The S&P 500 Index (SNPINDEX:^SPX) rallied on Wednesday as new stimulus measures were being negotiated by Congress. While it may take a while for Democrats and Republicans to reach an agreement, further support for individuals and businesses will likely be necessary as the coronavirus pandemic continues to surge in many parts of the country.

The S&P 500 was up 1.25% at market close, with Advanced Micro Devices (AMD -1.20%) and L Brands (BBWI -1.20%) leading the charge. AMD stock surged after a strong earnings report, and L Brands stock soared after the retailer unveiled a cost cutting plan.

An AMD Ryzen chip.

Image source: AMD.

AMD's growth driven by PCs and servers

AMD is still far behind rival Intel in the market for PC and server chips, but the company has made an incredible comeback over the past few years. A combination of new chip designs and advanced manufacturing capabilities from Taiwan Semiconductor has allowed AMD to largely close the once-gigantic performance gap between its chips and those from Intel.

AMD's second-quarter results, revealed on Tuesday evening, painted a picture of a company on the rise. Revenue soared 26% to $1.93 billion, driven by strong sales of its Ryzen PC chips and EPYC server chips. Adjusted earnings per share more than doubled to $0.18, aided by a rising gross margin. Both numbers beat analyst expectations.

Laptop chips were an area of strength for AMD in the quarter. The company announced its Ryzen 4000 Mobile line of laptop processors earlier this year, and devices featuring the chips have been launching over the past few months. There are now 54 Ryzen 4000 notebooks available. Notebook processor revenue more than doubled on a year-over-year basis, with both unit shipments and average selling prices rising significantly.

Looking ahead, the third quarter is historically strong for AMD's semi-custom business due to game console companies building up supply for the holidays. Both Sony and Microsoft are launching new game consoles this year, and while a weak economy may have a negative impact on sales, AMD will get a sales boost nonetheless. The company is calling for total third-quarter revenue between $2.45 billion and $2.65 billion, up 42% from the prior-year period at the midpoint.

Shares of AMD were up about 12.6% at market close Wednesday. The hot tech stock has soared roughly 47% so far this year.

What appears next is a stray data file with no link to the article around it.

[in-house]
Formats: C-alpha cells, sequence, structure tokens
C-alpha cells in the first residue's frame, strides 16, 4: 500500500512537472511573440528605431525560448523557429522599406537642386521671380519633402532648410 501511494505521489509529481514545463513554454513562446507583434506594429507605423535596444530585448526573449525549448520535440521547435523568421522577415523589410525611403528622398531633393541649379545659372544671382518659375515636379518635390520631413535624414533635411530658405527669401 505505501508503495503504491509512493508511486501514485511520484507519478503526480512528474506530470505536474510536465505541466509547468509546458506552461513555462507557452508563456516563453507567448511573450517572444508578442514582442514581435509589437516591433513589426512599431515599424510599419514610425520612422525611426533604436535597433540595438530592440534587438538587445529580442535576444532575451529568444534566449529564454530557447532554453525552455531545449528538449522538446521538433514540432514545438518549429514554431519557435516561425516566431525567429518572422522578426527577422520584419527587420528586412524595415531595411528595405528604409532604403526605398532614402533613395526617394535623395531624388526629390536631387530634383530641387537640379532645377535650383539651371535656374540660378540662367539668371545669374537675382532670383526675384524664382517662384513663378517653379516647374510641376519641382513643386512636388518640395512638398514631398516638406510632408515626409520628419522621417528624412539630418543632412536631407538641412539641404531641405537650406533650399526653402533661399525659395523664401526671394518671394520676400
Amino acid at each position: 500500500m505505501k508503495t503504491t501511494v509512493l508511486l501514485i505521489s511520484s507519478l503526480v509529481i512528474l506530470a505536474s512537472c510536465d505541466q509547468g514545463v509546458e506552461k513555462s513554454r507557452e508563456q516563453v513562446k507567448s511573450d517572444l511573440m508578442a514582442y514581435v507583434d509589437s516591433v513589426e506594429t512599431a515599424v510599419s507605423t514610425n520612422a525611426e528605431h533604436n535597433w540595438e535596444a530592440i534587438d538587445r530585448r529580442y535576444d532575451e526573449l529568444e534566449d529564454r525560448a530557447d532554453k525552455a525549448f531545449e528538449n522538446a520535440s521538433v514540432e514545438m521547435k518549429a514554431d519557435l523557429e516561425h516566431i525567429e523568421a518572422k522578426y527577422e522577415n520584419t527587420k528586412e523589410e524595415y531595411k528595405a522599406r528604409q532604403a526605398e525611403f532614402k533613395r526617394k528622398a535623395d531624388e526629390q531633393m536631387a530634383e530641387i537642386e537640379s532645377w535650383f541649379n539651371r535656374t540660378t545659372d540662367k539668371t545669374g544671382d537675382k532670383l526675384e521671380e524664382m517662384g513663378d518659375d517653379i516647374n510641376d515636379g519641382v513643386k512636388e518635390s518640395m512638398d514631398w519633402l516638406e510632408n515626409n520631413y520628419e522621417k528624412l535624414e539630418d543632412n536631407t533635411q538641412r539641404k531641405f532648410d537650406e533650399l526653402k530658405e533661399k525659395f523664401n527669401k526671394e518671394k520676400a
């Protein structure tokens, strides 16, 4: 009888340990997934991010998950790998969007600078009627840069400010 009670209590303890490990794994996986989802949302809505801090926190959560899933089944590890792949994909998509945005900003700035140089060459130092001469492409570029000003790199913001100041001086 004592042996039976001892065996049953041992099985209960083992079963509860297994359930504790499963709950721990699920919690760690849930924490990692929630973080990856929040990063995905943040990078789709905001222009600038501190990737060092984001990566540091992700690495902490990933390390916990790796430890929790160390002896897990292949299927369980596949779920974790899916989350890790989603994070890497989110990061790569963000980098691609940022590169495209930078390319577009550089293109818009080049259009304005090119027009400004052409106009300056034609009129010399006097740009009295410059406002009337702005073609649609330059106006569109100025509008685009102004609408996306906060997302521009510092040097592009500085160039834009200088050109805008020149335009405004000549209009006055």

L Brands stock explodes on cost cutting plans

Retailer L Brands, which operates Victoria's Secret and Bath & Body Works stores, is being hit hard by the pandemic. The company disclosed on Wednesday that second-quarter sales are expected to be down 20% from last year, driven by a 10% decline at Bath & Body Works and a 40% decline at Victoria's Secret. Direct-to-consumer sales are up for both brands, but that hasn't been nearly enough to offset the impact of store closures.

Despite the dour sales update, L Brands stock surged 35% on Wednesday thanks to the announcement of cost cutting initiatives. L Brands expects to achieve $400 million in annualized cost reductions, partly through changes at Victoria's Secret and partly through decentralizing and streamlining shared corporate functions. The company expects to achieve $175 million in savings this year.

Home office headcount will be reduced by 15%, a move that will affect 850 employees. At Victoria's secret, store-level costs will be reduced via changes to the management structure and labor model. The company is also working to manage inventory more efficiently, looking to reduce merchandise costs and boost margins. L Brands plans to close 250 Victoria's Secret stores this year, and it's talking with landlords about rent relief.

L Brands said it had more than $2.5 billion of cash as of July 24, a number that has been boosted by debt sales in recent months. The company had over $5.5 billion of debt as of May 2, which was before it raised $1.25 billion in June via bond sales.

Like many retailers, L Brands faces unprecedented uncertainty as it attempts to recover from a pandemic-driven sales slump. The stock is now slightly up year-to-date, but it's down around 75% since peaking in 2015.